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The secret of picture 51.. How did scientific history diminish the role of Rosalind Franklin in discovering the structure of DNA? | Sciences

Getting the Rosalind Franklin story right is important. Because she became a role model for women in the field of science, as she faced discrimination and her brilliance was worthy of honor and celebration.


This week, 70 years ago, news spread that scientists had discovered the structure of deoxyribonucleic acid, known as “DNA”, and described in 3 consecutive researches published in the famous scientific journal “Nature” on April 25, 1953.

In light of the celebration of the 70th anniversary of the dazzling discovery that changed the world, new documents showed – for the first time – that Rosalind Franklin played a key role in discovering the structure of DNA, and that James Watson and Francis Crick relied on her unpublished images and measurements to understand how to assemble the structure of DNA.

Rosalind Franklin played a key role in discovering the structure of DNA (Getty Images)

Rewrite the story

Two scientists revealed more details about Franklin’s contribution to uncovering the DNA double helix. According for an article To be published in the journal Nature on April 25, Rosalind Franklin, a physical chemist at King’s College London, was a key player in the discovery of DNA, but was let down by her team at King’s College London.

“These documents point to a different account of the discovery of the double helix,” zoologist Matthew Cobb and medical historian Nathaniel Comfort wrote. “Franklin did not fail to understand the structure of DNA; she was also involved in solving its structure.”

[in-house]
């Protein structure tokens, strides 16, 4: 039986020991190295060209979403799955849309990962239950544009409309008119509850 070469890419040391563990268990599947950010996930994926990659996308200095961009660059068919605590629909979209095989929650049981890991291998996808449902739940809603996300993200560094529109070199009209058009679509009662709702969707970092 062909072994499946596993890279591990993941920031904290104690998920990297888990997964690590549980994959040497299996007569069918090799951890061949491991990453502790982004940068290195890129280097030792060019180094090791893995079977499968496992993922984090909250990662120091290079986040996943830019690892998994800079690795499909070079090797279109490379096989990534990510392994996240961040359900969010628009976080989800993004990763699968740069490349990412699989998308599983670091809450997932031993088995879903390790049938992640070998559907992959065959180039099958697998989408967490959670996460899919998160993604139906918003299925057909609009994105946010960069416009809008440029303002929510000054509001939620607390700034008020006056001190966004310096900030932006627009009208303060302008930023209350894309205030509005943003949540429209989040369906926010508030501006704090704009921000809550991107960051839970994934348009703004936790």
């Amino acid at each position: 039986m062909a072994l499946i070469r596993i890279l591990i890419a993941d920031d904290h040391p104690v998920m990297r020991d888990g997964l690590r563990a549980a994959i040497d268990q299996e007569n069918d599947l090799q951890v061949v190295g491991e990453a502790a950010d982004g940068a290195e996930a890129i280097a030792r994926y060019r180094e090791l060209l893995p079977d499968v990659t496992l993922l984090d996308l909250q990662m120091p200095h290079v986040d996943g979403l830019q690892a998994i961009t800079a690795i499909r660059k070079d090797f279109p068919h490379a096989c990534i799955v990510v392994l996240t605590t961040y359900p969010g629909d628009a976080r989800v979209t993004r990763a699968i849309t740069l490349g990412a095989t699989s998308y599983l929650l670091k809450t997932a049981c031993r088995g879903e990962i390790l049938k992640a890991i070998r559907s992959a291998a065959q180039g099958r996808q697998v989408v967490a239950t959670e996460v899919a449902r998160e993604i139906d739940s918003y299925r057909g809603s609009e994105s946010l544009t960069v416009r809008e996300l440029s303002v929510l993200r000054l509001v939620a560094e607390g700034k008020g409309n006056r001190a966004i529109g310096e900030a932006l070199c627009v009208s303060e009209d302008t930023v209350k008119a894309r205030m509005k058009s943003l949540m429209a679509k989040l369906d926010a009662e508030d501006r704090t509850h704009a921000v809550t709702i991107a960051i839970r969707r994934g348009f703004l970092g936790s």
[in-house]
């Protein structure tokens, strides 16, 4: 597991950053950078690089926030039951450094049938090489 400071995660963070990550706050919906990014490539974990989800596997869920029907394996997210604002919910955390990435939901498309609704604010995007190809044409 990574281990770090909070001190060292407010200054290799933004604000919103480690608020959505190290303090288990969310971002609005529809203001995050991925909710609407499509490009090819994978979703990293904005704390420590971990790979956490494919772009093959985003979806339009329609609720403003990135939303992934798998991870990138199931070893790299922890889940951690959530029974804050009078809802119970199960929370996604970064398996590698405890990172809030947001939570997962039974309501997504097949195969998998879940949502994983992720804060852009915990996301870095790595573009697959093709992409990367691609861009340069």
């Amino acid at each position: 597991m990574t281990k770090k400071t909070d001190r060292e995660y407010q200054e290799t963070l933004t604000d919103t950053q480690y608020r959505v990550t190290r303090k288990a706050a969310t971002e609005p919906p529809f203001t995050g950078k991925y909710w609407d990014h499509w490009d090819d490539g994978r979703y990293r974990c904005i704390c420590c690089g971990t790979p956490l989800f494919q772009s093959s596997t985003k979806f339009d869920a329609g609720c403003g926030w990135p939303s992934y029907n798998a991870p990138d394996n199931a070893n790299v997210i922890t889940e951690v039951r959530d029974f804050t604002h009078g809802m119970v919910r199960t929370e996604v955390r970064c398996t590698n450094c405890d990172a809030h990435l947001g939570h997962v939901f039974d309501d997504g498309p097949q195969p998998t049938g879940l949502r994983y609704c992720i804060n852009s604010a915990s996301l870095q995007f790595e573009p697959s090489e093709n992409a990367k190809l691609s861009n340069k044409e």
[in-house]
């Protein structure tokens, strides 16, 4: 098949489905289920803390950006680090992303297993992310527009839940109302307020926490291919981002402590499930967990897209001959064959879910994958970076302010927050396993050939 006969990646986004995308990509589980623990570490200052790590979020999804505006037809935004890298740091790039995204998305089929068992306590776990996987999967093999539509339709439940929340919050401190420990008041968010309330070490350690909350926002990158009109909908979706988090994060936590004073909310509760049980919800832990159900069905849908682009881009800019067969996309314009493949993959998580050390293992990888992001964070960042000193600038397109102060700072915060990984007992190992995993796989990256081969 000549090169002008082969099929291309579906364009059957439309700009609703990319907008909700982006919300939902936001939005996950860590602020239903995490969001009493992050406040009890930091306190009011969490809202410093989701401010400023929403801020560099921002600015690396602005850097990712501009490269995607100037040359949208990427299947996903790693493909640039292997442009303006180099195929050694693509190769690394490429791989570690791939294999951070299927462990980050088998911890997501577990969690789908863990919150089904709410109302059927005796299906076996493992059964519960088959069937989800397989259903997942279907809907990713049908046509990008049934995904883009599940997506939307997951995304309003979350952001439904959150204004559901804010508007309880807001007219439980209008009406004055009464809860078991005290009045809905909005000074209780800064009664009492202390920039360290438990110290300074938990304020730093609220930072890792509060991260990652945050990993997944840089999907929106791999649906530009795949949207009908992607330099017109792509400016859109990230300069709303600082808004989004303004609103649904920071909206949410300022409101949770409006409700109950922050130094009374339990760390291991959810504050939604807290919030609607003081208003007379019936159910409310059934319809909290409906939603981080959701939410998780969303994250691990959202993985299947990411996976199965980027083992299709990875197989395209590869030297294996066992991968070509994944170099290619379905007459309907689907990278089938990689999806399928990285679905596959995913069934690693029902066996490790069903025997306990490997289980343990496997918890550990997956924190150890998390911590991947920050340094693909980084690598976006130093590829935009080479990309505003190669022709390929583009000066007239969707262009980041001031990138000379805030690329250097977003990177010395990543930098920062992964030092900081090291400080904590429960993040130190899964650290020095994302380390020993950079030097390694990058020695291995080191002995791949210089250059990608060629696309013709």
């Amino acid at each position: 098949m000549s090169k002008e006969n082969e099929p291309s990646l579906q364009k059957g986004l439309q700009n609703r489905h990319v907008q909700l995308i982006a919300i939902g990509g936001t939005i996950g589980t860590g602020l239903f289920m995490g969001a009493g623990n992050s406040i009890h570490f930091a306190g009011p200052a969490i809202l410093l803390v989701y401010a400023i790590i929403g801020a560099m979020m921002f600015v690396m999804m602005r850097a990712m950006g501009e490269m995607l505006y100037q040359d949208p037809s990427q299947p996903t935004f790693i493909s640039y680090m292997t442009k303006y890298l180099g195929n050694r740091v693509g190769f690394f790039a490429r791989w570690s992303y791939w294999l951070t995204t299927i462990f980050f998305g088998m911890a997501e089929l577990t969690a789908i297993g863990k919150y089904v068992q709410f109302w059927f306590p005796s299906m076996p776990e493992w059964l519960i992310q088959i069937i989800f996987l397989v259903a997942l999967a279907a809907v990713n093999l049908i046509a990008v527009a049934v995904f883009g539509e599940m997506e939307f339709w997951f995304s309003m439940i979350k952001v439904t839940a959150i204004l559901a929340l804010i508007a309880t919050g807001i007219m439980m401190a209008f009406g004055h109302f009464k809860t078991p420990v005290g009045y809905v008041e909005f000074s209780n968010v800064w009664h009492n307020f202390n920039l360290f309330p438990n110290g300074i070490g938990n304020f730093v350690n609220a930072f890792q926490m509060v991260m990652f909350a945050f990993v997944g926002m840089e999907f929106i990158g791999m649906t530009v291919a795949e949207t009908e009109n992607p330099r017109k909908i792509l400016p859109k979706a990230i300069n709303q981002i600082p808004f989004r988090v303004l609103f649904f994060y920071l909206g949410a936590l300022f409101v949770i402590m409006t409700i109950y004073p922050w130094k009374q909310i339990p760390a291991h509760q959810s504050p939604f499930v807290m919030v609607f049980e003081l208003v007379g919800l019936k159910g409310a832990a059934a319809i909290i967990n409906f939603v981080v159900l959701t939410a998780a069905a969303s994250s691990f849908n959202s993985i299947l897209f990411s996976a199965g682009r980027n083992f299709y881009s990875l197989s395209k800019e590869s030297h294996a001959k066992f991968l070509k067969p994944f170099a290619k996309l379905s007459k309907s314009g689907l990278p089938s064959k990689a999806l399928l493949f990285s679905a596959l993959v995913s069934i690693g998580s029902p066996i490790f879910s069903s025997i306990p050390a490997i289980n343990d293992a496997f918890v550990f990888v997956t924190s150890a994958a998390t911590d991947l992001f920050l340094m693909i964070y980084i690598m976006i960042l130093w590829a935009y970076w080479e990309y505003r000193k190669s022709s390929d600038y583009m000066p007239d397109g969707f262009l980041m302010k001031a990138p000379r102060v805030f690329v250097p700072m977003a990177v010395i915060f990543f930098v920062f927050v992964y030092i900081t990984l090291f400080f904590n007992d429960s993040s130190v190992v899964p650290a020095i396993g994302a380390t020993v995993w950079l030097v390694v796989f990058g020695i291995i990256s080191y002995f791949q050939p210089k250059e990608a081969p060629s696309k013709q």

The article cites previously overlooked documents, including a draft news article from 1953 written in consultation with Franklin, and a letter from a colleague to Crick, which indicates that she independently understood how the structure of DNA could make proteins.

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The two scientists confirmed that Franklin made many accurate measurements of X-ray diffraction images, and recorded their data in an informal report. And it revealed that the genetic material that encodes all forms of life takes the form of two twisted threads held together by chemical threads, and it appeared that its role was more profound than we thought.

Image (51) is of X-ray diffraction of crystallized DNA (Flickr)

picture secret (51)

Image (51) is the name given to the X-ray diffraction image of crystalline DNA, taken by Raymond Gosselin in May 1952 while he was a PhD student under Franklin’s supervision at King’s College London, and was a crucial piece of evidence in determining the structure of DNA.

Maurice Wilkins (and was a colleague of Franklin) showed James Watson the image without her consent or knowledge, and Crick and Watson used the characteristics and features of the image (51) to develop a chemical model of the “DNA” molecule.

The image provided key information that was essential for the development of the model, as the diffraction pattern in the image determined the helical nature of the two double helix chains (antiparallel). Watson and Crick’s calculations from image (51) gave substantial data and key measurements of the size and structure of their spiral model, and the observations were used to validate their theoretical model of DNA.

Rosalind Franklin deserves recognition and appropriate status as the discoverer of the double helix structure of DNA (Getty Images)

Wretched heroine

Franklin died shortly after the discovery due to ovarian cancer, and in 1962 the Nobel Prize in Medicine was awarded to Watson, Crick and Wilkins, and it was not awarded to Franklin because the laws of the Nobel Prize stipulated that it should be awarded to the living only, and therefore her role in the discovery was ignored.

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This new account of the origin story makes a compelling case that Rosalind Franklin deserves recognition and appropriate standing as the discoverer of the double helix structure of DNA based on her pivotal insights and data.

But the failure to appreciate and acknowledge its contributions, institutional policies, lack of integrity, and prejudices; This led to her being marginalized and turned into an “oppressed heroine”.

The researchers argue that it is important to properly rewrite Franklin’s story. Because she became a role model for women in science, where she faced discrimination, her brilliance was to be honored and celebrated, not portrayed as a victim, and her contributions to the discovery of the double helix should be recognized and celebrated.